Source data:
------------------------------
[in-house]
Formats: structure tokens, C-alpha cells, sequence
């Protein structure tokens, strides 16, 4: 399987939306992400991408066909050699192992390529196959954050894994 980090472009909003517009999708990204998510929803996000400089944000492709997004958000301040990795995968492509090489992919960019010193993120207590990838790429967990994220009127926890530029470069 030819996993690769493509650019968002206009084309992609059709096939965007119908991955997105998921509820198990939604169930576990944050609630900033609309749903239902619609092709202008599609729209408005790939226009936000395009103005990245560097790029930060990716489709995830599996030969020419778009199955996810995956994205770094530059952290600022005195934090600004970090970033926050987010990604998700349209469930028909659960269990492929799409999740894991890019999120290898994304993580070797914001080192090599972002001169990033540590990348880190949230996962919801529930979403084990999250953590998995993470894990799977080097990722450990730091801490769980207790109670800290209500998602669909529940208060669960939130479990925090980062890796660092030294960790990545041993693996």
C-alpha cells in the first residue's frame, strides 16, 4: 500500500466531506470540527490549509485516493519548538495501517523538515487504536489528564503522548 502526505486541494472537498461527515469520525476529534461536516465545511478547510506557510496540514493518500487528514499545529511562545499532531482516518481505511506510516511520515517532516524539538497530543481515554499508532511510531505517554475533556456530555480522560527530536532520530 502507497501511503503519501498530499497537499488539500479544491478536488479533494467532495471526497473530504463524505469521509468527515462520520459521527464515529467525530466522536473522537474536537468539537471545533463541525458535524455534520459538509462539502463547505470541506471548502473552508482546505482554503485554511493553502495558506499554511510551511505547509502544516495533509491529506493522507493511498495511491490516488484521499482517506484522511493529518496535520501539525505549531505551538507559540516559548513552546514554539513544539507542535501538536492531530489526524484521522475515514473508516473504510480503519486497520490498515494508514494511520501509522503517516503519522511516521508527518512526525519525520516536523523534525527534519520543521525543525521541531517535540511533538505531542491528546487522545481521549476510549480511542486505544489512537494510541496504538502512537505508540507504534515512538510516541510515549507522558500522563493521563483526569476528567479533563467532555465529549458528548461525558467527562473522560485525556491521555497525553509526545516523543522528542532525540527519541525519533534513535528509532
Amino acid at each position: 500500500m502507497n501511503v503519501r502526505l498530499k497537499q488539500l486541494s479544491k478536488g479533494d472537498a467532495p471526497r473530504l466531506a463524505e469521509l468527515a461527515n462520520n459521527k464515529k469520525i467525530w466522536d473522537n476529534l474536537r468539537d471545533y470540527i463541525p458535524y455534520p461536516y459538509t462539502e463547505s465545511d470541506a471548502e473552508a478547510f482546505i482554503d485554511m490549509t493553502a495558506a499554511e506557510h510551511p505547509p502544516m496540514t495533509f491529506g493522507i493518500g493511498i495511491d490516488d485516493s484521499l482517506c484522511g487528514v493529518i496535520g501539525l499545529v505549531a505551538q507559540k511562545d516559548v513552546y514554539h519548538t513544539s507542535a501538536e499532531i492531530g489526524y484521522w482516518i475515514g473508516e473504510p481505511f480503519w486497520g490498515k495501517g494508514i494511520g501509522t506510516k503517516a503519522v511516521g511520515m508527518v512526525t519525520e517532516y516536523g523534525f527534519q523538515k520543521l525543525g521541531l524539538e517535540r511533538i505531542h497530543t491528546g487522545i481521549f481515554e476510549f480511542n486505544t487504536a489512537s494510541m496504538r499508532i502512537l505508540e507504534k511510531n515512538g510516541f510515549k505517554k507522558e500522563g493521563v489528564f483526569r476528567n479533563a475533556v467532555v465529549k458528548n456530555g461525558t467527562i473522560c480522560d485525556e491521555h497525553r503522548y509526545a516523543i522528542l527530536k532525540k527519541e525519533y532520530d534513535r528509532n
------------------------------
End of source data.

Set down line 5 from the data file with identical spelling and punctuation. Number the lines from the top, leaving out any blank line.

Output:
Amino acid at each position: 500500500m502507497n501511503v503519501r502526505l498530499k497537499q488539500l486541494s479544491k478536488g479533494d472537498a467532495p471526497r473530504l466531506a463524505e469521509l468527515a461527515n462520520n459521527k464515529k469520525i467525530w466522536d473522537n476529534l474536537r468539537d471545533y470540527i463541525p458535524y455534520p461536516y459538509t462539502e463547505s465545511d470541506a471548502e473552508a478547510f482546505i482554503d485554511m490549509t493553502a495558506a499554511e506557510h510551511p505547509p502544516m496540514t495533509f491529506g493522507i493518500g493511498i495511491d490516488d485516493s484521499l482517506c484522511g487528514v493529518i496535520g501539525l499545529v505549531a505551538q507559540k511562545d516559548v513552546y514554539h519548538t513544539s507542535a501538536e499532531i492531530g489526524y484521522w482516518i475515514g473508516e473504510p481505511f480503519w486497520g490498515k495501517g494508514i494511520g501509522t506510516k503517516a503519522v511516521g511520515m508527518v512526525t519525520e517532516y516536523g523534525f527534519q523538515k520543521l525543525g521541531l524539538e517535540r511533538i505531542h497530543t491528546g487522545i481521549f481515554e476510549f480511542n486505544t487504536a489512537s494510541m496504538r499508532i502512537l505508540e507504534k511510531n515512538g510516541f510515549k505517554k507522558e500522563g493521563v489528564f483526569r476528567n479533563a475533556v467532555v465529549k458528548n456530555g461525558t467527562i473522560c480522560d485525556e491521555h497525553r503522548y509526545a516523543i522528542l527530536k532525540k527519541e525519533y532520530d534513535r528509532n